Job offersmore »
- Professional greenhouse grower - United States
- Sales Manager - Netherlands
- Sales Assistant - Netherlands
- Logistic Coordinator - Netherlands
- Quality Assurance (QA) Manager - Australia
- Avez-vous une passion pour l’agriculture et pour l’Afrique? Si c’est le cas, lisez la suite!
- Category Manager – Avocado & Mango Australia
- International Buyer exotics (Spanish speaking) - Netherlands
- Entomologist Position - Leamington, Ontario, Canada
Top 5 - yesterday
Top 5 - last week
Top 5 - last month
Exchange ratesmore »
Mushroom study reveals low environmental footprint
The mighty mushroom is not only healthy on the plate, it’s also gentle on the planet – according to a new study measuring the water, energy and carbon emissions required to grow and harvest fresh mushrooms in the United States.
The study finds production of a pound of mushrooms requires only 1.8 gallons of water and 1.0 kilowatt hours of energy, and generates only .7 pounds of CO2 equivalent emissions. In addition, the annual average yield of mushrooms is 7.1 pounds per square foot – meaning up to 1 million pounds of mushrooms can be produced on just one acre.
The Mushroom Sustainability Story: Water, Energy and Climate Environmental Metrics 2017 study – is the result of a two-year initiative to document mushroom production environment metrics.
“Our growers have long sought to benchmark their production practices to not only accurately measure our environmental impact, but also seek opportunities to improve upon our practices,” said Bart Minor, president and chief executive officer of the Mushroom Council, which represents the U.S. fresh mushroom industry. “Like all agricultural producers nationwide, we all want to ‘do better’ when it comes to being stewards of the environment. We are humbled to finally measure what we consider a low environmental footprint, but equally motivated to find opportunities to lower it even more.”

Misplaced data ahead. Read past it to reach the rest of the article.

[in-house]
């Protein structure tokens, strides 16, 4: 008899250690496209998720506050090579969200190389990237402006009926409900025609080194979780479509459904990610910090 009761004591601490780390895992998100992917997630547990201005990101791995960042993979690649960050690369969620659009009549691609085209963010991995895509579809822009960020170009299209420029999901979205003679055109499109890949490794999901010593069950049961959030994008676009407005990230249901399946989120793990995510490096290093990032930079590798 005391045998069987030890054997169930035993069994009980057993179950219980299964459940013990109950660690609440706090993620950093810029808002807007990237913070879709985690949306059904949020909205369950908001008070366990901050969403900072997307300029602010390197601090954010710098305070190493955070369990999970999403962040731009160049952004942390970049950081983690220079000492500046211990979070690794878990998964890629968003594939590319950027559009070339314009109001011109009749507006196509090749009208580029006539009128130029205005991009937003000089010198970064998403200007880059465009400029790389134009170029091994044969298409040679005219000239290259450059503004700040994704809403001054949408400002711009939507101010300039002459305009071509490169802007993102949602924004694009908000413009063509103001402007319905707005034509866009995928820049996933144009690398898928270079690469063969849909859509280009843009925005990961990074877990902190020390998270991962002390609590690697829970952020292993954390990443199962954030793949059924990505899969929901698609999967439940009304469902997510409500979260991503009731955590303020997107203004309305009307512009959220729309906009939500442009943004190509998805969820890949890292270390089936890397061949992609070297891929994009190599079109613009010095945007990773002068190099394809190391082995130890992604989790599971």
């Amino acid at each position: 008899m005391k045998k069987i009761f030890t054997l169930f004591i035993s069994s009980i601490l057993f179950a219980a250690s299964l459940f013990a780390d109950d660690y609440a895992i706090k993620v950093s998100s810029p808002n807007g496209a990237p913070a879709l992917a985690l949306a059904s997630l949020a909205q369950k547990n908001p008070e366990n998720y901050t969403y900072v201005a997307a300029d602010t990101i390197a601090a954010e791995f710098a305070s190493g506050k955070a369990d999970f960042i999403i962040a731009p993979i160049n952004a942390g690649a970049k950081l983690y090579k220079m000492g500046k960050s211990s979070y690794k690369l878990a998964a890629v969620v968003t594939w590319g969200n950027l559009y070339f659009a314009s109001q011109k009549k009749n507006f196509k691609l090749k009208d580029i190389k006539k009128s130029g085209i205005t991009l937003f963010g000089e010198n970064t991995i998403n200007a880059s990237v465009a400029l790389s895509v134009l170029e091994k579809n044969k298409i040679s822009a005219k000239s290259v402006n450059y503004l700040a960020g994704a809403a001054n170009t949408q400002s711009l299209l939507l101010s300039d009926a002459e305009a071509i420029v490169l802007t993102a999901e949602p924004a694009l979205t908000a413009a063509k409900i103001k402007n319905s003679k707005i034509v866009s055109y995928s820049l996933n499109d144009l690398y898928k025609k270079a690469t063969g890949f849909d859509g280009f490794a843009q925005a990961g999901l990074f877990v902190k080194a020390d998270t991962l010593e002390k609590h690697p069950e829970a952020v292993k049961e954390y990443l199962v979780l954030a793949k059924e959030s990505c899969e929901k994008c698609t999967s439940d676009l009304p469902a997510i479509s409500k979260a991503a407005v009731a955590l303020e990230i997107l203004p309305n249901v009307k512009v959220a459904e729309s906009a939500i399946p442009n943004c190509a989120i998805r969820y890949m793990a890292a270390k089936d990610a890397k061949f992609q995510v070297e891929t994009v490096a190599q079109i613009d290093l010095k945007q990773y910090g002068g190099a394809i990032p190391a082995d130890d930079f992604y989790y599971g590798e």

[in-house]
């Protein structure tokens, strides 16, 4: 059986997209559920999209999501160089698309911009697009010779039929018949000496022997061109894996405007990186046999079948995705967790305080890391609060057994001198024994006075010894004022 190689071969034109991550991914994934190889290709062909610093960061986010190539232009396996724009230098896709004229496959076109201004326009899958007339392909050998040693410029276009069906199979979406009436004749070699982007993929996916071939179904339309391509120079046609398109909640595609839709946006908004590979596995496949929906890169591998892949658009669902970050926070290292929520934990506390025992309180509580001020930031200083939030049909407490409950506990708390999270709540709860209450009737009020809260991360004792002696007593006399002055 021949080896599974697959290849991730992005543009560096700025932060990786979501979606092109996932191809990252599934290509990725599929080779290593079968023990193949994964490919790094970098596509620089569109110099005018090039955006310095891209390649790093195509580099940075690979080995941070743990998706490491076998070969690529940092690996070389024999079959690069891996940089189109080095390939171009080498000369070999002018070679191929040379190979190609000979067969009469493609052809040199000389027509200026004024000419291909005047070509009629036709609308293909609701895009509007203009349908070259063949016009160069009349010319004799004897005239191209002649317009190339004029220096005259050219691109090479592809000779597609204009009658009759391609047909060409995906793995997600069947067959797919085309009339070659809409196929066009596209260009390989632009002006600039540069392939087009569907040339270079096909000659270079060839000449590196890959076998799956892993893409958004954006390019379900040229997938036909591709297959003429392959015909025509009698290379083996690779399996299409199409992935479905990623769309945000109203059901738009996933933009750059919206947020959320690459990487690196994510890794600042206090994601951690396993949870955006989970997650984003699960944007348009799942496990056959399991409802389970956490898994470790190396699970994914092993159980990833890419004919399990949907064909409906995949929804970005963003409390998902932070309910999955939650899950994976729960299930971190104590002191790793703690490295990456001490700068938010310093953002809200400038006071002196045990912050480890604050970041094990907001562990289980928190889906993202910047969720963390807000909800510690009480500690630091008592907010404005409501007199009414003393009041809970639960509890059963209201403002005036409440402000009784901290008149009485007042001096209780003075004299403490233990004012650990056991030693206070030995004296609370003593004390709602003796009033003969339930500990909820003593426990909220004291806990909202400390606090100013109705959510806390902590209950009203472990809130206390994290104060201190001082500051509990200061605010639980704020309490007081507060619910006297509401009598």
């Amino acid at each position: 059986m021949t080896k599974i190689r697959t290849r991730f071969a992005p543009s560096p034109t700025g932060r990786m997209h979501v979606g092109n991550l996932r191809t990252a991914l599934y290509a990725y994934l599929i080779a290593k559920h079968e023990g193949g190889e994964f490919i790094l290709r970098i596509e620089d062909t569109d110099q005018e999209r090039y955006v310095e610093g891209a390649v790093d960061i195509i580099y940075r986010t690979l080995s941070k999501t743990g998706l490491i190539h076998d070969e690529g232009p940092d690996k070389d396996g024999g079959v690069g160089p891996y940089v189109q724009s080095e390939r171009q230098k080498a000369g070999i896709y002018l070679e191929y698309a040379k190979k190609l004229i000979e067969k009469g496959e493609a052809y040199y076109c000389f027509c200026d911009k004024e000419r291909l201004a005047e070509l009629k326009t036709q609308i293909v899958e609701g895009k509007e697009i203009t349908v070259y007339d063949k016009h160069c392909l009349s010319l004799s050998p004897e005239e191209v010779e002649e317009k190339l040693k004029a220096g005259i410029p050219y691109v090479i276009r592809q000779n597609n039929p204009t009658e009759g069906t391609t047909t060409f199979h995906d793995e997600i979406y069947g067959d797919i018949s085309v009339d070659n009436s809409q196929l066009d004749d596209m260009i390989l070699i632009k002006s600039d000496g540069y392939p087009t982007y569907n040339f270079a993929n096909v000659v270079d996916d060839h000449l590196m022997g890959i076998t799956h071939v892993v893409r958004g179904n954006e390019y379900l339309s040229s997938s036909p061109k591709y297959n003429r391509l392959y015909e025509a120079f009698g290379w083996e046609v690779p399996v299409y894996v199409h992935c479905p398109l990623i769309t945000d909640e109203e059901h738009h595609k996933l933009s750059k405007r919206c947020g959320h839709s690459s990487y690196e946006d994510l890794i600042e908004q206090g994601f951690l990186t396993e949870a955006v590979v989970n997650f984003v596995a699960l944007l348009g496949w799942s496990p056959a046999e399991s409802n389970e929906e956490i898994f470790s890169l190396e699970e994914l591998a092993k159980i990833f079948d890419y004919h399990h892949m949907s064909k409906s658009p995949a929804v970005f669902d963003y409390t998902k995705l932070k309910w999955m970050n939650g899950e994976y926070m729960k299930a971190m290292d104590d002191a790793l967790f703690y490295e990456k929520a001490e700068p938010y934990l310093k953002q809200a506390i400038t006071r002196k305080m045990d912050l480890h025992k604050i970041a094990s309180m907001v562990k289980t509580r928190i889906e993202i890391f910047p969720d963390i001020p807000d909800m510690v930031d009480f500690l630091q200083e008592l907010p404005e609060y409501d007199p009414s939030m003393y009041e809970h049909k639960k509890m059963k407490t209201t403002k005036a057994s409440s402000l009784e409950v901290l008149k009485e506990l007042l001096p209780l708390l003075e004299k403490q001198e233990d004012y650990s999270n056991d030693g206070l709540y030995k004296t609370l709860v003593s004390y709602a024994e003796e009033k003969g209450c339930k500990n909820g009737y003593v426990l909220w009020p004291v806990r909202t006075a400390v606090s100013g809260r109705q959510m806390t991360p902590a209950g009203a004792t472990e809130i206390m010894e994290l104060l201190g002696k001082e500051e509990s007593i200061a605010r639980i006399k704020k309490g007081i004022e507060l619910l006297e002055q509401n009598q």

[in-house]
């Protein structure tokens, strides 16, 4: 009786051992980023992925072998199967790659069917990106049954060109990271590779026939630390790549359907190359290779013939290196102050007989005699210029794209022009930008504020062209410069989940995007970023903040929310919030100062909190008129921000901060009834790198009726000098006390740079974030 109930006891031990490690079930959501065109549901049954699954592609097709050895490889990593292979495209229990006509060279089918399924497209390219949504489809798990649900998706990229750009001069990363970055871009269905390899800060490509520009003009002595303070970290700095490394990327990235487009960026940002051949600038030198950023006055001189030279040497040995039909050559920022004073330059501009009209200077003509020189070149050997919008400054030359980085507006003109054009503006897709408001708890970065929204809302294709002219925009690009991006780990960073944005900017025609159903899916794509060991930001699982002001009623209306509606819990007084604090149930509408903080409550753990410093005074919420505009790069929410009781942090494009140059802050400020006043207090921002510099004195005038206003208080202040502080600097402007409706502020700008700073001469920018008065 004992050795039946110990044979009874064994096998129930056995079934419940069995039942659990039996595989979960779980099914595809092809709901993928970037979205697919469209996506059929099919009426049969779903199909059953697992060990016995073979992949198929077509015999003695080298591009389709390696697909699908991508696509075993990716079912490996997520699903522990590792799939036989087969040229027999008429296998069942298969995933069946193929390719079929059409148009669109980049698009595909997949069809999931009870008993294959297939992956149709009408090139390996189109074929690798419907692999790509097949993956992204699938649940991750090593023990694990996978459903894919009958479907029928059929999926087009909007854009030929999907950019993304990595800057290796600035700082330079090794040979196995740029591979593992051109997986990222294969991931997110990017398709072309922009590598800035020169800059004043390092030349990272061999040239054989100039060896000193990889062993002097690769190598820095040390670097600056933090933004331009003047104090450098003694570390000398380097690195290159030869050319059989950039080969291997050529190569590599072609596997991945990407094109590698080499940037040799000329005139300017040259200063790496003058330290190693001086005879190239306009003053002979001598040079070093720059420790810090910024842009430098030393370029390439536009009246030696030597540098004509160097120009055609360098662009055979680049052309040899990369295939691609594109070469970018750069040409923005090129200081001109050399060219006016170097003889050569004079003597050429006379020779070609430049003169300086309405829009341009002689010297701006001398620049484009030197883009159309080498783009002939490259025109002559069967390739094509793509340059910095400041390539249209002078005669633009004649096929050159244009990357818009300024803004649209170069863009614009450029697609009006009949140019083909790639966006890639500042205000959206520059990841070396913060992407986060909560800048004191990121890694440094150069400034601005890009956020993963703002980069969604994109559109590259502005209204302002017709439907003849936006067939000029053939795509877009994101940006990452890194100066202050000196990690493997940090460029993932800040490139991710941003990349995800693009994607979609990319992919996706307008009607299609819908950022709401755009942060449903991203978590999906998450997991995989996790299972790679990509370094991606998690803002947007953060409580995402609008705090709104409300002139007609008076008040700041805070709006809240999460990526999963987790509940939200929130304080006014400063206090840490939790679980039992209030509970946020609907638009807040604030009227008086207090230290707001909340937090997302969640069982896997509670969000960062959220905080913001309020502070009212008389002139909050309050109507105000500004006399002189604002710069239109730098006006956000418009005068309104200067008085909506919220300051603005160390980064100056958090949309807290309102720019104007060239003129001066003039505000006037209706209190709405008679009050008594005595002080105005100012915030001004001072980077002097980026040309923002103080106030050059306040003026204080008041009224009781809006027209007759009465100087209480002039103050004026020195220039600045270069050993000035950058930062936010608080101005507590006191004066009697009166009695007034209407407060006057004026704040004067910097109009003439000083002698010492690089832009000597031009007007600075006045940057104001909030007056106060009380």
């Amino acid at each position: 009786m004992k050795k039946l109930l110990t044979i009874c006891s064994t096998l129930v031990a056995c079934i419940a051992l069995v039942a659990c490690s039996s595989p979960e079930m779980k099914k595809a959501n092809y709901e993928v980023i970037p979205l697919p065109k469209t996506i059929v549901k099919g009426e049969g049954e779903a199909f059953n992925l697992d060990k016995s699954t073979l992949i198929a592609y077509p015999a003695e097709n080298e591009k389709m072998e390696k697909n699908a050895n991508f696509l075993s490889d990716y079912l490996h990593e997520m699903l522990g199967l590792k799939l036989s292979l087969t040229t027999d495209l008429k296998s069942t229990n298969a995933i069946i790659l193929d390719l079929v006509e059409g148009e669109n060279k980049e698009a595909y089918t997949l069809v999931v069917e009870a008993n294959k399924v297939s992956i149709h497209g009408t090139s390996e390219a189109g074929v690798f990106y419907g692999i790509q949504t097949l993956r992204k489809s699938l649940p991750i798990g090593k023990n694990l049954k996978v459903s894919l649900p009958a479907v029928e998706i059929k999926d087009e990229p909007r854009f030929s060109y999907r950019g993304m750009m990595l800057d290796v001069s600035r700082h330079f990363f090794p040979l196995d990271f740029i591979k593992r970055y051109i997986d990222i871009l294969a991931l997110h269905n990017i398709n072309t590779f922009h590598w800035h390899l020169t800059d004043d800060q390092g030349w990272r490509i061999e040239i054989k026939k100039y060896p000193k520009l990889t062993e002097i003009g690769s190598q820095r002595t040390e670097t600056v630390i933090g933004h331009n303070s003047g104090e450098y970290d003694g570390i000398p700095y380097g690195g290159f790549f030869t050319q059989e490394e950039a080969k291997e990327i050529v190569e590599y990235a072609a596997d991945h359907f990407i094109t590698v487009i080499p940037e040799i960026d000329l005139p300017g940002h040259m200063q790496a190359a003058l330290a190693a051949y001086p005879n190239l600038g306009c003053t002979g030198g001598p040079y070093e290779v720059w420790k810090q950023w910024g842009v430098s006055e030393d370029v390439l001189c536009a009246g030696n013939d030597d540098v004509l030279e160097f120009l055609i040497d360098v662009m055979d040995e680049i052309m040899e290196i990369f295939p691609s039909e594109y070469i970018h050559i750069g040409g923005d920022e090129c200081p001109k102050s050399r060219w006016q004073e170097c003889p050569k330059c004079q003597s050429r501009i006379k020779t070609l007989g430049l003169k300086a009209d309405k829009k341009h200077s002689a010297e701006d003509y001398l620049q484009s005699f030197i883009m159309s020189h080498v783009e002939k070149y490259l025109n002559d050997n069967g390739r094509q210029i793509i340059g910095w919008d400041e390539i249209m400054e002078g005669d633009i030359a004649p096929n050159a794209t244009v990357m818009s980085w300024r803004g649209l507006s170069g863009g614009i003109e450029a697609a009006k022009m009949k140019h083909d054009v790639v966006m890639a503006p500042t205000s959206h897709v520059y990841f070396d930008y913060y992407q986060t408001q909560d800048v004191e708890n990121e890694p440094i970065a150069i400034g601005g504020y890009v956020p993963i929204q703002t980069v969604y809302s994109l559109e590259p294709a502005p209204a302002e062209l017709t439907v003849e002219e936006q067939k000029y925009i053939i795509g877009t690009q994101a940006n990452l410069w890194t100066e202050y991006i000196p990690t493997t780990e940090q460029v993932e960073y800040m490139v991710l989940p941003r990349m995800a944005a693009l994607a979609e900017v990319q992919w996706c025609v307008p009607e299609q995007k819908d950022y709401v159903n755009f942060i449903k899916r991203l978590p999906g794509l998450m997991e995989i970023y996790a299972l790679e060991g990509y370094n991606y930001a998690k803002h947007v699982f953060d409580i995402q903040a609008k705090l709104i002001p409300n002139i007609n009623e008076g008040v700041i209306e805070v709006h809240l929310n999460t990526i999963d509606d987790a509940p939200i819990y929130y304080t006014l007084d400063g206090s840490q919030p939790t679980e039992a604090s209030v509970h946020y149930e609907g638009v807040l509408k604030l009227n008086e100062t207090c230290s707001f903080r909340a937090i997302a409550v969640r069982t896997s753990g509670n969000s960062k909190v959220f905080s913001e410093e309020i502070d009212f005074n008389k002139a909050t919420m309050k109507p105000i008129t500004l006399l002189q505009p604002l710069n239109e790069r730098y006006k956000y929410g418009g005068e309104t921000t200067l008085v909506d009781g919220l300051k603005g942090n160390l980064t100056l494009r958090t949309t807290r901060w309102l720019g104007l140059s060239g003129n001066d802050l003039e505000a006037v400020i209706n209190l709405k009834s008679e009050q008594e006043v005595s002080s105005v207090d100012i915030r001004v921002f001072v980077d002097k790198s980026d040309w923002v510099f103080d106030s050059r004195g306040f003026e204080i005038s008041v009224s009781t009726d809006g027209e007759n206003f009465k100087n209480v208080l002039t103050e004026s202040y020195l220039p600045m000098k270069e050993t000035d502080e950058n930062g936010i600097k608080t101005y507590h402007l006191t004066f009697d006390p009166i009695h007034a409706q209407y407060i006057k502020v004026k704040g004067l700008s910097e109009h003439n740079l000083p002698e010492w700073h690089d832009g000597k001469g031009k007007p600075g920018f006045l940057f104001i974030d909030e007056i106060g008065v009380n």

Researched and developed by SureHarvest, a sustainability analysis and research firm, The Mushroom Sustainability Story documents practices at 21 facilities nationwide, responsible for one-third of the U.S. fresh mushroom crop. Researchers collected data for all steps of the mushroom production process, including composting, spawning, casing and pinning, and harvesting.
“SureHarvest’s two-year analysis concludes that the amount of natural resources and space required to grow mushrooms is remarkably low compared to the published data on other foods,” said Dr. Jeff Dlott, president and chief executive officer of SureHarvest and chief researcher for the project. “Mushrooms can now definitively be considered one of the most sustainably produced foods in the United States.”
Key findings of The Mushroom Sustainability Story:
Relatively little water required
SureHarvest calculated the overall water footprint per pound of production by collecting information on fresh water applied, precipitation and water embedded in the composting ingredients. The 1.8 gallons of water required to produce a pound of mushrooms is a fraction of water inputs required for many other foods.
Keeping CO2 emissions and energy footprint in check
To determine the 1.0 kilowatt hours (kWh) energy usage per pound of mushrooms, researchers calculated energy consumed during harvest by converting fuel use by type into kWh, then combined with kWh of electricity use. CO2 equivalent emissions were calculated by tracking total emissions from electricity and fuel used for composting equipment and growing operations (e.g. equipment, heating, cooling, etc.).
Mushrooms’ small growing space conserves soil & nets high yields
The study calculated the average yield per square foot by measuring more than 42 million square feet of mushroom production area. Each year, growers are able to produce millions of pounds of mushrooms on just a few acres of land. In addition, the soil used to produce mushrooms is made of composted materials. After mushrooms are harvested, the soil is recycled for multiple uses, including potting soil. The 7.1 pounds of mushroom yield per square foot is achieved in part because mushroom beds are stacked vertically in growing facilities, allowing a high volume of mushrooms to be grown in a relatively small space.
President & CEO
The Mushroom Council
Tel: (650) 632-4250
Publication date: 3/20/2017
Receive the daily newsletter in your email for free | Click here
Other news in this sector: